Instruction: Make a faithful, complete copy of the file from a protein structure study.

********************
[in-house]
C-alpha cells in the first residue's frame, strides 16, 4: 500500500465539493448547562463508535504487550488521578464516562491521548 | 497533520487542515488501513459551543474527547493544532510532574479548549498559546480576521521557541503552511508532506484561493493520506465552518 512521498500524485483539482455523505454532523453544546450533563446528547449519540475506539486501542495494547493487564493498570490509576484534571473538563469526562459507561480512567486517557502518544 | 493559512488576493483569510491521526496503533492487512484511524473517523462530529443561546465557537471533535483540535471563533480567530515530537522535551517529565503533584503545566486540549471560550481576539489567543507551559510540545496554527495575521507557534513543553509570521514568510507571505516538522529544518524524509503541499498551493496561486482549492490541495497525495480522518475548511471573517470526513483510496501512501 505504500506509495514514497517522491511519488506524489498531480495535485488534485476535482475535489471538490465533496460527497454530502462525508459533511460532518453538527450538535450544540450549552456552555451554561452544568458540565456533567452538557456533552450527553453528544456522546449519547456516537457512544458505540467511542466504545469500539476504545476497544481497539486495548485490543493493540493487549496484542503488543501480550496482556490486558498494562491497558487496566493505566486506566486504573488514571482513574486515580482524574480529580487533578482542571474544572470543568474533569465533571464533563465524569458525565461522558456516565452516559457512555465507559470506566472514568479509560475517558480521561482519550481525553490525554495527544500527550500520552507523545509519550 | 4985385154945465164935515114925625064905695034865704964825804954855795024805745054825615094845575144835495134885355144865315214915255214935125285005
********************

[in-house]
C-alpha cells in the first residue's frame, strides 16, 4: 500500500465539493448547562463508535504487550488521578464516562491521548 | 497533520487542515488501513459551543474527547493544532510532574479548549498559546480576521521557541503552511508532506484561493493520506465552518 512521498500524485483539482455523505454532523453544546450533563446528547449519540475506539486501542495494547493487564493498570490509576484534571473538563469526562459507561480512567486517557502518544 | 493559512488576493483569510491521526496503533492487512484511524473517523462530529443561546465557537471533535483540535471563533480567530515530537522535551517529565503533584503545566486540549471560550481576539489567543507551559510540545496554527495575521507557534513543553509570521514568510507571505516538522529544518524524509503541499498551493496561486482549492490541495497525495480522518475548511471573517470526513483510496501512501 505504500506509495514514497517522491511519488506524489498531480495535485488534485476535482475535489471538490465533496460527497454530502462525508459533511460532518453538527450538535450544540450549552456552555451554561452544568458540565456533567452538557456533552450527553453528544456522546449519547456516537457512544458505540467511542466504545469500539476504545476497544481497539486495548485490543493493540493487549496484542503488543501480550496482556490486558498494562491497558487496566493505566486506566486504573488514571482513574486515580482524574480529580487533578482542571474544572470543568474533569465533571464533563465524569458525565461522558456516565452516559457512555465507559470506566472514568479509560475517558480521561482519550481525553490525554495527544500527550500520552507523545509519550 | 4985385154945465164935515114925625064905695034865704964825804954855795024805745054825615094845575144835495134885355144865315214915255214935125285005